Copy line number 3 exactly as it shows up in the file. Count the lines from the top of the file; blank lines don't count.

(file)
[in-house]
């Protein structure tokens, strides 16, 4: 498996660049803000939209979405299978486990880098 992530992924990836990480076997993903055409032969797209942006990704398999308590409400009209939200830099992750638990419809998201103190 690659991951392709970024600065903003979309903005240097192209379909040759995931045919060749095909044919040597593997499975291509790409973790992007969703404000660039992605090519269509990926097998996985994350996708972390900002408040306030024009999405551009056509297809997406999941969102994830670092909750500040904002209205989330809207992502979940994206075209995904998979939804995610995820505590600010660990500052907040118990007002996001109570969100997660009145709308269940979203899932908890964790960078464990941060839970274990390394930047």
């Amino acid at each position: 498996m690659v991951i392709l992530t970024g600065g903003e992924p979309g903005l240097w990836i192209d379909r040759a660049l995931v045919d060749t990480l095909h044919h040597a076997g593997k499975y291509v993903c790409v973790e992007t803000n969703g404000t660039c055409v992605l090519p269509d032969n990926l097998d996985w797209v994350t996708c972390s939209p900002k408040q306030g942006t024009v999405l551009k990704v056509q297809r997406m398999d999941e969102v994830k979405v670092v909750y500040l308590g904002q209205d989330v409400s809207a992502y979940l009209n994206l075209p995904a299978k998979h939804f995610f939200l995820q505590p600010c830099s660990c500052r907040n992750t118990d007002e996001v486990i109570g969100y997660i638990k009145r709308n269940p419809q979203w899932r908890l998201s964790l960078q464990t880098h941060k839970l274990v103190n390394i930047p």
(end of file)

């Amino acid at each position: 498996m690659v991951i392709l992530t970024g600065g903003e992924p979309g903005l240097w990836i192209d379909r040759a660049l995931v045919d060749t990480l095909h044919h040597a076997g593997k499975y291509v993903c790409v973790e992007t803000n969703g404000t660039c055409v992605l090519p269509d032969n990926l097998d996985w797209v994350t996708c972390s939209p900002k408040q306030g942006t024009v999405l551009k990704v056509q297809r997406m398999d999941e969102v994830k979405v670092v909750y500040l308590g904002q209205d989330v409400s809207a992502y979940l009209n994206l075209p995904a299978k998979h939804f995610f939200l995820q505590p600010c830099s660990c500052r907040n992750t118990d007002e996001v486990i109570g969100y997660i638990k009145r709308n269940p419809q979203w899932r908890l998201s964790l960078q464990t880098h941060k839970l274990v103190n390394i930047p």